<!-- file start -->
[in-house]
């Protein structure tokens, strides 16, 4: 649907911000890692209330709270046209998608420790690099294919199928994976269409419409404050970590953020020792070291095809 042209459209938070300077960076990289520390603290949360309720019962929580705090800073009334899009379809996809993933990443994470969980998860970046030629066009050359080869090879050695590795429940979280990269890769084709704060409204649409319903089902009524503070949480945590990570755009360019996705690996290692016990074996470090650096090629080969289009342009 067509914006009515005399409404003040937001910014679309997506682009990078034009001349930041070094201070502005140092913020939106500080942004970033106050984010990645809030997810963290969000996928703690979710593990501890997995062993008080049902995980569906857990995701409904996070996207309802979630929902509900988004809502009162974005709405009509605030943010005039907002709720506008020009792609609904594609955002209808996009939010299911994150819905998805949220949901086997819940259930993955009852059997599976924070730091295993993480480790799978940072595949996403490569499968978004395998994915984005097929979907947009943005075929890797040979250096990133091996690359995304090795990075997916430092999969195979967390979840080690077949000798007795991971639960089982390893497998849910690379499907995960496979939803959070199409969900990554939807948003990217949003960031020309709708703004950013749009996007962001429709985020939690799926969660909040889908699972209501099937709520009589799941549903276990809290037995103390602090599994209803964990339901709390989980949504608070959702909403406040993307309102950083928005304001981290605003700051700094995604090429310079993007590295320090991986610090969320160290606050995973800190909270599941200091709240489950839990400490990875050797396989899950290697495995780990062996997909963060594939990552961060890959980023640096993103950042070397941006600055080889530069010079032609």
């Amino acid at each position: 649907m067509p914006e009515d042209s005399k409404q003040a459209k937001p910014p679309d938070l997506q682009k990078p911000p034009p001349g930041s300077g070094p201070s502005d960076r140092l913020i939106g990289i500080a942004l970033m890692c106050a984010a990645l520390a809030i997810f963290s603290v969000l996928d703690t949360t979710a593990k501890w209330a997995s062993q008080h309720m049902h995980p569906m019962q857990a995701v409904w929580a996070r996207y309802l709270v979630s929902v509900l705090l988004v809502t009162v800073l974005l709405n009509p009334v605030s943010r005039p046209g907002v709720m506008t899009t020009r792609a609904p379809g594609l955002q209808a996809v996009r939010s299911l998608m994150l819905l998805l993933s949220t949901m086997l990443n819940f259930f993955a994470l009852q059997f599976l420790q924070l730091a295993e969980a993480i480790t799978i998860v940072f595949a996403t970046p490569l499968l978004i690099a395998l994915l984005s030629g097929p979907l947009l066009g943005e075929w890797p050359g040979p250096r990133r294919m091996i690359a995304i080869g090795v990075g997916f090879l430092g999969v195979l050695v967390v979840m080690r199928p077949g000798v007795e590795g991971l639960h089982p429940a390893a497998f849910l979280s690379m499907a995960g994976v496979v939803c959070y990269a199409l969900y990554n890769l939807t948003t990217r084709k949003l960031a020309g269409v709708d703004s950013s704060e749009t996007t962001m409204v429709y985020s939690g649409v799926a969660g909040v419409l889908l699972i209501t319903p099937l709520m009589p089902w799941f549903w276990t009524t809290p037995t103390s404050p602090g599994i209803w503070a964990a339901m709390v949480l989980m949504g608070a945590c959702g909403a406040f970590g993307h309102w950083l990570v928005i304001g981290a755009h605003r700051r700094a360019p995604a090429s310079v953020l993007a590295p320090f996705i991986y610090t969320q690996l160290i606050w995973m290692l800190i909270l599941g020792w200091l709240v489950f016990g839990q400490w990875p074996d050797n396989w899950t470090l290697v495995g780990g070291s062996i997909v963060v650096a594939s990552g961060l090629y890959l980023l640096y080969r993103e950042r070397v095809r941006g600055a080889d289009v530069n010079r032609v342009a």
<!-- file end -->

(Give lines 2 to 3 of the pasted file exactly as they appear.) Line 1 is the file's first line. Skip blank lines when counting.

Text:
């Protein structure tokens, strides 16, 4: 649907911000890692209330709270046209998608420790690099294919199928994976269409419409404050970590953020020792070291095809 042209459209938070300077960076990289520390603290949360309720019962929580705090800073009334899009379809996809993933990443994470969980998860970046030629066009050359080869090879050695590795429940979280990269890769084709704060409204649409319903089902009524503070949480945590990570755009360019996705690996290692016990074996470090650096090629080969289009342009 067509914006009515005399409404003040937001910014679309997506682009990078034009001349930041070094201070502005140092913020939106500080942004970033106050984010990645809030997810963290969000996928703690979710593990501890997995062993008080049902995980569906857990995701409904996070996207309802979630929902509900988004809502009162974005709405009509605030943010005039907002709720506008020009792609609904594609955002209808996009939010299911994150819905998805949220949901086997819940259930993955009852059997599976924070730091295993993480480790799978940072595949996403490569499968978004395998994915984005097929979907947009943005075929890797040979250096990133091996690359995304090795990075997916430092999969195979967390979840080690077949000798007795991971639960089982390893497998849910690379499907995960496979939803959070199409969900990554939807948003990217949003960031020309709708703004950013749009996007962001429709985020939690799926969660909040889908699972209501099937709520009589799941549903276990809290037995103390602090599994209803964990339901709390989980949504608070959702909403406040993307309102950083928005304001981290605003700051700094995604090429310079993007590295320090991986610090969320160290606050995973800190909270599941200091709240489950839990400490990875050797396989899950290697495995780990062996997909963060594939990552961060890959980023640096993103950042070397941006600055080889530069010079032609």
């Amino acid at each position: 649907m067509p914006e009515d042209s005399k409404q003040a459209k937001p910014p679309d938070l997506q682009k990078p911000p034009p001349g930041s300077g070094p201070s502005d960076r140092l913020i939106g990289i500080a942004l970033m890692c106050a984010a990645l520390a809030i997810f963290s603290v969000l996928d703690t949360t979710a593990k501890w209330a997995s062993q008080h309720m049902h995980p569906m019962q857990a995701v409904w929580a996070r996207y309802l709270v979630s929902v509900l705090l988004v809502t009162v800073l974005l709405n009509p009334v605030s943010r005039p046209g907002v709720m506008t899009t020009r792609a609904p379809g594609l955002q209808a996809v996009r939010s299911l998608m994150l819905l998805l993933s949220t949901m086997l990443n819940f259930f993955a994470l009852q059997f599976l420790q924070l730091a295993e969980a993480i480790t799978i998860v940072f595949a996403t970046p490569l499968l978004i690099a395998l994915l984005s030629g097929p979907l947009l066009g943005e075929w890797p050359g040979p250096r990133r294919m091996i690359a995304i080869g090795v990075g997916f090879l430092g999969v195979l050695v967390v979840m080690r199928p077949g000798v007795e590795g991971l639960h089982p429940a390893a497998f849910l979280s690379m499907a995960g994976v496979v939803c959070y990269a199409l969900y990554n890769l939807t948003t990217r084709k949003l960031a020309g269409v709708d703004s950013s704060e749009t996007t962001m409204v429709y985020s939690g649409v799926a969660g909040v419409l889908l699972i209501t319903p099937l709520m009589p089902w799941f549903w276990t009524t809290p037995t103390s404050p602090g599994i209803w503070a964990a339901m709390v949480l989980m949504g608070a945590c959702g909403a406040f970590g993307h309102w950083l990570v928005i304001g981290a755009h605003r700051r700094a360019p995604a090429s310079v953020l993007a590295p320090f996705i991986y610090t969320q690996l160290i606050w995973m290692l800190i909270l599941g020792w200091l709240v489950f016990g839990q400490w990875p074996d050797n396989w899950t470090l290697v495995g780990g070291s062996i997909v963060v650096a594939s990552g961060l090629y890959l980023l640096y080969r993103e950042r070397v095809r941006g600055a080889d289009v530069n010079r032609v342009a």